It's much harder to park in one position on the floor for hours and hours, unlike the pelvic tucking, black hole of the couch.

sitting with an untucked pelvis

3. I sit well.

When I sit, I also make sure I'm sitting on the bottom of my pelvis rather than slouched back onto my sacrum.



4. I wear flat shoes.

Yes, my shoes have a totally flat sole. And no, I won't win any fashion awards. I'm ok with that. 

It's harder than you might think to find shoes that are truly flat and foot friendly. You can check out a variety of options here on my Minimalist Shoes Pinterest board.

standing with correct alignment

5. I stand vs. sit as often as possible.

Not only am I sitting much less than I used to, but when I stand I make sure to stack my pelvis back over my ankles so I keep the muscles on the backs of my legs active and engaged.

This position also creates more length in my low back, compared to when I let my pelvis drift forward and my torso drift back.









psoas release with block

6. I relax my psoas muscles daily.

The psoas muscles are a pair of muscles that run down either side of the lumbar spine.

One of their main jobs is to stabilize the spine but they're often overworked for a variety of reasons, including poor movement habits.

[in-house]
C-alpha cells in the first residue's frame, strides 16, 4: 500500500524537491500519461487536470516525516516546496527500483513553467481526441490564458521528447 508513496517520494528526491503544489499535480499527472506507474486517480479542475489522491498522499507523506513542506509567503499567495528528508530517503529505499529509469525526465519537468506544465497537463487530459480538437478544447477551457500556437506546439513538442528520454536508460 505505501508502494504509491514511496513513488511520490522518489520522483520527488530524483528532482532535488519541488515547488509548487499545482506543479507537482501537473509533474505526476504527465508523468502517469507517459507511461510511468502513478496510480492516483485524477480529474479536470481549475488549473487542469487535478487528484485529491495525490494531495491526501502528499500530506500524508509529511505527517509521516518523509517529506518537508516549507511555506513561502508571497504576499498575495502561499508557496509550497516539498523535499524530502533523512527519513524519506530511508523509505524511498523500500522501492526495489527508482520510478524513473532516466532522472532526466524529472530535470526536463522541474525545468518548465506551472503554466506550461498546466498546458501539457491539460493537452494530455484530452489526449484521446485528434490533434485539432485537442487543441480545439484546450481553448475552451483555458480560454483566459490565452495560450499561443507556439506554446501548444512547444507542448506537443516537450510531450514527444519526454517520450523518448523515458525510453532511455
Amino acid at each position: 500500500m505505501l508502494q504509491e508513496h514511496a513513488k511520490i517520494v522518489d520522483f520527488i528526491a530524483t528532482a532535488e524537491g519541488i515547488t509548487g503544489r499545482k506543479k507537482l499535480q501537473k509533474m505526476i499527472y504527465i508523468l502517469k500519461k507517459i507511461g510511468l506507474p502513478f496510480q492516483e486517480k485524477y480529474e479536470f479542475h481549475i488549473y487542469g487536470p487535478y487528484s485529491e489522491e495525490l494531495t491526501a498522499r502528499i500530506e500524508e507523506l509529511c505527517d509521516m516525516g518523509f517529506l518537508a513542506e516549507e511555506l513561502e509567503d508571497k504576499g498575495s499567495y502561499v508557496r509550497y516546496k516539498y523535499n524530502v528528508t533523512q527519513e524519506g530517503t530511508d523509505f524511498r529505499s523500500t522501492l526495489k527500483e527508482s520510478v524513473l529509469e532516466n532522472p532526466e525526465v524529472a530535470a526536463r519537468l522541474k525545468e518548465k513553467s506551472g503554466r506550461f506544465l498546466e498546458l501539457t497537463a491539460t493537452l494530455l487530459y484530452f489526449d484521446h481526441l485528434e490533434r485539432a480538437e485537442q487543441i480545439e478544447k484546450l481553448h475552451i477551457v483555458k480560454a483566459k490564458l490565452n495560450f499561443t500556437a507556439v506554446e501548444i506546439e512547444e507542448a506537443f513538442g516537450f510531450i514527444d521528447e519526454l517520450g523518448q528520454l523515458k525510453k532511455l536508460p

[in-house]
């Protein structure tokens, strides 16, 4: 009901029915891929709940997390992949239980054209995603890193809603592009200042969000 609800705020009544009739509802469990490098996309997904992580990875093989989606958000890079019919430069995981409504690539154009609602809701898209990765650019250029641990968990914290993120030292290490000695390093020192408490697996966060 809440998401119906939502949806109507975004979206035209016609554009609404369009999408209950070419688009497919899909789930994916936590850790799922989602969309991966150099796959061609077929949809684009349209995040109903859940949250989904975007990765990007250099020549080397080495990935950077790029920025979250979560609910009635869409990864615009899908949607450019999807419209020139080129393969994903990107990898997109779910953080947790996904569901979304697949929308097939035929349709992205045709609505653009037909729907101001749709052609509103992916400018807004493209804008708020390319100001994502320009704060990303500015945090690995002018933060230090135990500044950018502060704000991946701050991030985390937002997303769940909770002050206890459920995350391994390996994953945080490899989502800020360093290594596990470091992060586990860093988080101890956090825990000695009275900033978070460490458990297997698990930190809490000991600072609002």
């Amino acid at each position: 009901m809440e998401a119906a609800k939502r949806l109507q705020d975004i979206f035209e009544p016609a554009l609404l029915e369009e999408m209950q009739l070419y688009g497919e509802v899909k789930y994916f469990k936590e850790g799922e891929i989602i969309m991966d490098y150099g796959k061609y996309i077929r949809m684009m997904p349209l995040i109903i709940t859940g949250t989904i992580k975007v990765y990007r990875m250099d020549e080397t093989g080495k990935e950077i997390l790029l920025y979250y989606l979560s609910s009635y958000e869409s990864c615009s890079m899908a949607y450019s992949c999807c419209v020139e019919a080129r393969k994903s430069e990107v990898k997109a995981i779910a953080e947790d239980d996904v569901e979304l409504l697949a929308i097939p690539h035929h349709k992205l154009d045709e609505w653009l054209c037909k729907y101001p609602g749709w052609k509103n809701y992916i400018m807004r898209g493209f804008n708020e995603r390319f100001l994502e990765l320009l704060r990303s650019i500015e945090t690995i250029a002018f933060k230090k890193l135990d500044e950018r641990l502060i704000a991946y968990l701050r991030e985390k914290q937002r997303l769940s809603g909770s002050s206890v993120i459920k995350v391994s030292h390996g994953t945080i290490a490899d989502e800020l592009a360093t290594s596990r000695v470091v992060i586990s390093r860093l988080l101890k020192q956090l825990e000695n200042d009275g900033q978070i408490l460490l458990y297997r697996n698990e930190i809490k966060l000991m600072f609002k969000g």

Lots of time spent sitting, as well as stress, take a toll on the psoas muscles.

I could probably spend the rest of my life apologizing to my psoas muscles and all I've put them through. Spending time doing the psoas releases is one of the ways I apologize.

I also love the Frankie Says Relax the Psoas Alignment Snack taught by my alignment guru Katy Bowman.

pelvic list on block

7. I strengthen my hip muscles

The pelvic list is a great exercise for strengthening those muscles on the sides of the pelvis.

I stand on a block or book with one foot, keeping my pelvis stacked over my heel. Then I lift my opposite foot off the floor as I push down through my standing hip and standing foot. Both knees stay straight.

These muscles help to keep my pelvis stable when I move. When they're strong and doing their job, my back muscles don't have to pick up the slack and work overtime.

If your back is your weak link, or you'd like to keep it healthy and pain-free, start by working on just one part of my training regimen. Each day, do just one thing.

Here's to all of us enjoying a life free of back pain and spasms!